One of the voluntary jobs I do in my "retirement"  (meaningless term!)  is I train 'tool sharpening' having been a tool shop manager many years ago and I now train locksmiths to keep their chisels, plane blades, drill bits and other cutting tools razor sharp. Where garden shears are concerned I would recommend using a 6 inch smooth cut hand file - obtainable from a good hand tools shop or on eBay. The brand I would recommend is 'Nicholson' or 'Stubbs' or 'Sandvik' or 'Bahco' as these companies make top quality tools and, believe me, there are some really cheap imported rubbish files out there in the market place that are worse than useless and a complete waste of money. Always make sure files have handles fitted before using them and file the blade in a slightly uphill angle towards the cutting edge. I then use a technique called 'draw filing' to give an extra fine finish. Filing the blade will give a slight burr at the top of the filed edge - never try filing this off - if you have done the job correctly a little spray of WD40 and then closing the shears will remove the burr and give you a nice clean edge.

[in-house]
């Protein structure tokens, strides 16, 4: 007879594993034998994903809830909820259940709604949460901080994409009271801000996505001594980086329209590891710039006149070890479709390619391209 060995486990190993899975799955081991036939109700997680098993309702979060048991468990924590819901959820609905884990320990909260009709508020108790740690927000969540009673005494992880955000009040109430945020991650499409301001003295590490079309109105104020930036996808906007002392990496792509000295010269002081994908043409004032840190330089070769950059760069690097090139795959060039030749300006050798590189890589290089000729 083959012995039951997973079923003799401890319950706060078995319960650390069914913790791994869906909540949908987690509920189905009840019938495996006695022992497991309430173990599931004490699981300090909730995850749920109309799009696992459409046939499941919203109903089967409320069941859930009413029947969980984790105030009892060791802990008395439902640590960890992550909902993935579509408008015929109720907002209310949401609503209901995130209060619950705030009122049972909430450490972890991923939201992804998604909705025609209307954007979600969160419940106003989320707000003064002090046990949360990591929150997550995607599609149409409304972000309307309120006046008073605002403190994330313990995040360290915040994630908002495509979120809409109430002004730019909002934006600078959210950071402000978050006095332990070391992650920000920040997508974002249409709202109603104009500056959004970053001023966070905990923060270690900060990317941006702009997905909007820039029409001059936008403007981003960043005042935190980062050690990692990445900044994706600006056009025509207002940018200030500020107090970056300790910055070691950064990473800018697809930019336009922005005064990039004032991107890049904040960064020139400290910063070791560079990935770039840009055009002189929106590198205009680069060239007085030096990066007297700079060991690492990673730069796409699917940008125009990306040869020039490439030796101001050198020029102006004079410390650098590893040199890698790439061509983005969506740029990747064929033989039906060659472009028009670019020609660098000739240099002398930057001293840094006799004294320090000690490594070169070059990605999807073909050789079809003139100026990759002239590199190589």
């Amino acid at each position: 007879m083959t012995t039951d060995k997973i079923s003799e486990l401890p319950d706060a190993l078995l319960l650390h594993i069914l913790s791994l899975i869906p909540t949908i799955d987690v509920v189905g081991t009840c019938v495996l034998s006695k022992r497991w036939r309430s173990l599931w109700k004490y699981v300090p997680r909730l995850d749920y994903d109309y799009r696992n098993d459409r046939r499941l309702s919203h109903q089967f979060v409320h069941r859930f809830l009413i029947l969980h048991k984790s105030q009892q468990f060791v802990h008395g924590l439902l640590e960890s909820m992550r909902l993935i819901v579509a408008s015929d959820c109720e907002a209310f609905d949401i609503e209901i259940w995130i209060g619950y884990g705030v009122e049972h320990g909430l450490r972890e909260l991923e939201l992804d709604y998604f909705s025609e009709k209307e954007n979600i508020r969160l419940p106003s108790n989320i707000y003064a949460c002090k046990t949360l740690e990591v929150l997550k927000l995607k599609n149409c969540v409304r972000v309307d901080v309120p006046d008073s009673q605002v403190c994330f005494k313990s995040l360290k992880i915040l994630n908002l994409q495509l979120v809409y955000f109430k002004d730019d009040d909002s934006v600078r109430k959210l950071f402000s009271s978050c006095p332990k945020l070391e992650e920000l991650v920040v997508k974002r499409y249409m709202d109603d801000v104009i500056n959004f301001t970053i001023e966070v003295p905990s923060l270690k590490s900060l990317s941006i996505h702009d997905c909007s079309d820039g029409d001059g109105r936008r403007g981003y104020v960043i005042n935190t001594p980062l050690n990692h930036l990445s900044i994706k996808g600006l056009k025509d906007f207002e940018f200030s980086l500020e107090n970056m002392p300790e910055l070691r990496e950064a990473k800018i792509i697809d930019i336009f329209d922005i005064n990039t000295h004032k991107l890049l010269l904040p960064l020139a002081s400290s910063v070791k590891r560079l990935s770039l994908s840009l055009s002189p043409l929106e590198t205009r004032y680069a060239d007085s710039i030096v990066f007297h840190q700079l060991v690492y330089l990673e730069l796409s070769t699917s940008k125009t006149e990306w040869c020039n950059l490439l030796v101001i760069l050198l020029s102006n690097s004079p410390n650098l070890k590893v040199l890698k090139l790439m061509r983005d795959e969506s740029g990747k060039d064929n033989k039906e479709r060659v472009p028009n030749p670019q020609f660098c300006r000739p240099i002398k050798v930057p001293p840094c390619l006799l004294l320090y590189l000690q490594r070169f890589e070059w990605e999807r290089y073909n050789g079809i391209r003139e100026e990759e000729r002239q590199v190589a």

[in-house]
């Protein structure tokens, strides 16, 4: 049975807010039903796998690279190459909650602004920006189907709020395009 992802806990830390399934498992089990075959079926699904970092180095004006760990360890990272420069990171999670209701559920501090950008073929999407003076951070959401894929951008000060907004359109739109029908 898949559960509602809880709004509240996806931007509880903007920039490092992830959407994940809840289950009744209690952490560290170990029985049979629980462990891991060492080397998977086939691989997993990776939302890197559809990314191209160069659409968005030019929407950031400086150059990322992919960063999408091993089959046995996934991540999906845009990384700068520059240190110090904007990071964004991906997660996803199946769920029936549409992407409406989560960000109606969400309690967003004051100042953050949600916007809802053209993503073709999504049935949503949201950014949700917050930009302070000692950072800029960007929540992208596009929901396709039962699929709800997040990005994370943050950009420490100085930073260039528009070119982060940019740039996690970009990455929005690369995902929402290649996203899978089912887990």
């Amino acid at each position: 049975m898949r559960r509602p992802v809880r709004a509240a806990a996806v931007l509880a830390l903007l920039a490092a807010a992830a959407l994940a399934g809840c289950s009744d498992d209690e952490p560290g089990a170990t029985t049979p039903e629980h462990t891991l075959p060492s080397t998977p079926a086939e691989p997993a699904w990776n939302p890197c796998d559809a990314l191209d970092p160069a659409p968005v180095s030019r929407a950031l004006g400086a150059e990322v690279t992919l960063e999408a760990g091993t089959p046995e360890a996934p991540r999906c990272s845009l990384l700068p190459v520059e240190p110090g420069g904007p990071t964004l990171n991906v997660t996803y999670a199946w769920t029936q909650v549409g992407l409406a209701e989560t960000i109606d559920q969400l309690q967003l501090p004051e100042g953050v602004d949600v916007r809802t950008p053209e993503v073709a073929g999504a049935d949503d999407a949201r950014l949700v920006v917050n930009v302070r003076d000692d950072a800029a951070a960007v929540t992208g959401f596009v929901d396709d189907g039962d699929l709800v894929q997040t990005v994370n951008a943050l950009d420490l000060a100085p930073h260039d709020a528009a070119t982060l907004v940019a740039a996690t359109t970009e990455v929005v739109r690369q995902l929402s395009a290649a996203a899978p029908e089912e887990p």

Hope this helps

  • flowerydelflowerydel Posts: 16

    I like Yeoman Bypass Secatuers.  They seem to do a multitude of jobs.  I do sharpen them regularly and clean them after every use, give the nut a little 3 in 1 oil now and then.  I have had mine 25 years.

    I never use the same set for flower arranging, having a seperate pair, but  the make is not on them. Sorry. They were from Waitrose. £18 5 years ago, metal with green handle overlays.  Nice to use, and comfortable.

    I never seem to get on with Anvils.  They always seem to cross to the side,  and crush or break and peel the stem and I am left with an untidy plant.

  • LynLyn Posts: 8,067

    I can't imagine any shop, garden centre, online retail, letting you remove them from the bubble wrap,, a job in itself, then cutting a stout stem, Oh! Don't like those, let's put them back, I don't think so. 

    Ive just bought a pair from Amazon with a roll handle, good for arthritic hands. 

    Gardening on the wild, windy west side of Dartmoor.